Friday, 11 October 2013

What was the cause behind Euro Area's core countries trade surpluses again...?

A very quick post today just to get a simple fact across. I’ve been looking at trade balances for the Euro Area countries the past couple of days.

What was the cause of “core” Euro Area countries trade surpluses according to conventional wisdom? Deficits found in peripherals of course. Well, let’s take a look at the following few charts.

source: Eurostat

Trade balances in all peripherals (bar from Greece for the time being) have not only reversed but have swung to surpluses. Have core countries’ balances reversed and swung to deficits? No they have not.

Here’s the above chart in absolute terms too.

source: Eurostat

I have not included Germany in this one since the sheer scale of its balance would dwarf those of other countries and reduce the chart’s usefulness.

I’ve also summed the trade balances of core countries (i.e.  Austria, Belgium, Germany, Netherlands) and those of peripheral countries (i.e. Greece, Italy, Portugal, Spain) so that the massive rebalancing that has taken/is taking place is more evident.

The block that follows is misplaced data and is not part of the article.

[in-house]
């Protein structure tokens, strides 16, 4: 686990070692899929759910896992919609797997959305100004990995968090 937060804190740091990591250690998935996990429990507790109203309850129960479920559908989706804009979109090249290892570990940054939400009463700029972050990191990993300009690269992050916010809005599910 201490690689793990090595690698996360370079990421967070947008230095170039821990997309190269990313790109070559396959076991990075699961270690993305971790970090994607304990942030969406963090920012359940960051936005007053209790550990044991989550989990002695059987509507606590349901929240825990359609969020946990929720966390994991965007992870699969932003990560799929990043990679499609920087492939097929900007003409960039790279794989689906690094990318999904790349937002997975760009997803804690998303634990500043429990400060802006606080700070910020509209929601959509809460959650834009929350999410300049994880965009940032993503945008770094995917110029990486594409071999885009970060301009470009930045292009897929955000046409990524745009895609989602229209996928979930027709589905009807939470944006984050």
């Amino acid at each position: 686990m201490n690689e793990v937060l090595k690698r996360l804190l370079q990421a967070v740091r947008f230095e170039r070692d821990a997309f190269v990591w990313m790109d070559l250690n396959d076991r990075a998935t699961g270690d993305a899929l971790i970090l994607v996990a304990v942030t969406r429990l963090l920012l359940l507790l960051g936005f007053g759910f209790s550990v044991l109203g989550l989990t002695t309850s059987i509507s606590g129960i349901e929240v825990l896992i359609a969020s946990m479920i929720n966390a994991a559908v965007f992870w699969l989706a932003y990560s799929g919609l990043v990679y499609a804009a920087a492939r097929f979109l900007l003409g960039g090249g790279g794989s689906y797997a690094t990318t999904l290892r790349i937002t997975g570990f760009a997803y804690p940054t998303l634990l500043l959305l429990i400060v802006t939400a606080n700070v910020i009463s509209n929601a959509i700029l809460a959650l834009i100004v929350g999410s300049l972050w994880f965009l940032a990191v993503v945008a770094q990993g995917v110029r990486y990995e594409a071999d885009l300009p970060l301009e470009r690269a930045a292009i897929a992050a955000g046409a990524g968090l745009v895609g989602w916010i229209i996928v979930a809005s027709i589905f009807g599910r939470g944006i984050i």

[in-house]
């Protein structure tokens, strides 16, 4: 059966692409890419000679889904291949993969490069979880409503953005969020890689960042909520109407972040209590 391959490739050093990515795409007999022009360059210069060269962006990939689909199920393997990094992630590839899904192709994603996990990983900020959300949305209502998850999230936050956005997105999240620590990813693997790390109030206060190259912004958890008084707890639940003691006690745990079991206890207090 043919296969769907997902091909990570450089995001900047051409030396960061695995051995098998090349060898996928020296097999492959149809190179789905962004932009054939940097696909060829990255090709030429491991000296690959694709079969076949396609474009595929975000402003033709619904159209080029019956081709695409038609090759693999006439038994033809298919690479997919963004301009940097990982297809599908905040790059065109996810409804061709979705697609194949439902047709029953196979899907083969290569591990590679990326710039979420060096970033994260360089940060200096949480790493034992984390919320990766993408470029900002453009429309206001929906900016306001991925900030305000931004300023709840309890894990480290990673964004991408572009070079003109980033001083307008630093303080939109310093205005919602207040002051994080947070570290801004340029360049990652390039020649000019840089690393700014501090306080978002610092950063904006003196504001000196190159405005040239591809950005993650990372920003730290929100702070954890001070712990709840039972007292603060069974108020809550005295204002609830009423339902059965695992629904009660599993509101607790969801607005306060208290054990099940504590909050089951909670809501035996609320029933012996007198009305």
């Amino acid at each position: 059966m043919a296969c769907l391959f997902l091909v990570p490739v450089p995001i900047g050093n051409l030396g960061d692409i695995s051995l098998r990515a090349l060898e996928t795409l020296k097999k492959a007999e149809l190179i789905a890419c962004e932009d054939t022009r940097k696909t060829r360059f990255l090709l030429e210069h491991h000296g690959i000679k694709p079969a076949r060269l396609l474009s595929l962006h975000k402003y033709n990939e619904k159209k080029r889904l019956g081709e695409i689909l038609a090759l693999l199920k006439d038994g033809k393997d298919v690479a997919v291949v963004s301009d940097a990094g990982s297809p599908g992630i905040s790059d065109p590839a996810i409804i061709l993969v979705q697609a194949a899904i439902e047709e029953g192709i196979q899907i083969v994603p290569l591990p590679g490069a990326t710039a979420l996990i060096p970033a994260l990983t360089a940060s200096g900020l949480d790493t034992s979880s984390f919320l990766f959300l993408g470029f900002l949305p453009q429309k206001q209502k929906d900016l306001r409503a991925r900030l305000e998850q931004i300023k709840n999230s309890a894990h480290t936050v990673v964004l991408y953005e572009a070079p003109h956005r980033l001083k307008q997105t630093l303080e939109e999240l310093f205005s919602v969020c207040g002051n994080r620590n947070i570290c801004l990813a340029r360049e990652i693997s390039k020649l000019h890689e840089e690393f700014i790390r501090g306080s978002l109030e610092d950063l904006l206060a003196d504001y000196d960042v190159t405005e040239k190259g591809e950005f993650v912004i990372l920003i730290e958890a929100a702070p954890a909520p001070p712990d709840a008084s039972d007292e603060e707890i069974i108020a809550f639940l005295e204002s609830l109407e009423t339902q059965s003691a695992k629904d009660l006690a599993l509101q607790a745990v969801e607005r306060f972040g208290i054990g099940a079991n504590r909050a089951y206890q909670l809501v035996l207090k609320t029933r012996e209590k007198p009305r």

source: Eurostat, own calculations

It seems to me that core countries’ trade surpluses are still intact despite the massive (and awfully painful at that) rebalancing underway in peripheral countries. 

P.S. In the aggregates above I have not included Finland since its own trade balance deterioration is underway since the early 00s as well as Ireland whose trade balance was always in surplus.

source: Eurostat



  1. You should also mention the Euro Area trade balance that from neutral became positive since the crisis become. Austerity meassures throughout the eurozone led to an increase in competitiveness of the euro area as a whole, but little was done to restore the internal imbalances. Since the inception of the euro and up to 2008 or so, eurozone's balance of trade was neutral but internaly the "Germanias" started exporting heavily to the southern countries.
    So the conventional wisdom in essence is true.

  2. Thing is that German exports to EMU countries (as a % of total exports) stagnated throughout the 00 - 08 period. And started falling again pretty fast post-2009 while their trade surplus is intact. This imho means that they are in no way dependent to euro-periphery demand.